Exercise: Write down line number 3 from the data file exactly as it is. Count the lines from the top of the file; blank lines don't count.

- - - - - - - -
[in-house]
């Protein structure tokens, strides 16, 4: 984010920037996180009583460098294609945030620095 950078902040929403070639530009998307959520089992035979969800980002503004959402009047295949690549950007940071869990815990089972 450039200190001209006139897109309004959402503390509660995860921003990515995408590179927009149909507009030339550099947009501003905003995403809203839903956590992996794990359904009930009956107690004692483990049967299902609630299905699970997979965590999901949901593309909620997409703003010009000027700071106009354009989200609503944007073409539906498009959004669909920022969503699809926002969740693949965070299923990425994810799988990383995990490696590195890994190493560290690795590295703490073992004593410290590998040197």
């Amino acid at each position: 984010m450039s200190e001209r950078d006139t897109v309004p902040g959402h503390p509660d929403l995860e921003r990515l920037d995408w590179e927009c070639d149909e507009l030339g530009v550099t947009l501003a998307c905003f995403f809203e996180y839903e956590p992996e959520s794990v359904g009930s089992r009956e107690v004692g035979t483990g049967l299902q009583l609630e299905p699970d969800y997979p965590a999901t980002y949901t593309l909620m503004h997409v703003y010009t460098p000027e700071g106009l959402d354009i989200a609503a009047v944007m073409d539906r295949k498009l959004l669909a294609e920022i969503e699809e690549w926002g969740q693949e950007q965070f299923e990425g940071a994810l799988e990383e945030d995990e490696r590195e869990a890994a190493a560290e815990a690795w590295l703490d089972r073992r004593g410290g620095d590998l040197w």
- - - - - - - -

């Amino acid at each position: 984010m450039s200190e001209r950078d006139t897109v309004p902040g959402h503390p509660d929403l995860e921003r990515l920037d995408w590179e927009c070639d149909e507009l030339g530009v550099t947009l501003a998307c905003f995403f809203e996180y839903e956590p992996e959520s794990v359904g009930s089992r009956e107690v004692g035979t483990g049967l299902q009583l609630e299905p699970d969800y997979p965590a999901t980002y949901t593309l909620m503004h997409v703003y010009t460098p000027e700071g106009l959402d354009i989200a609503a009047v944007m073409d539906r295949k498009l959004l669909a294609e920022i969503e699809e690549w926002g969740q693949e950007q965070f299923e990425g940071a994810l799988e990383e945030d995990e490696r590195e869990a890994a190493a560290e815990a690795w590295l703490d089972r073992r004593g410290g620095d590998l040197w």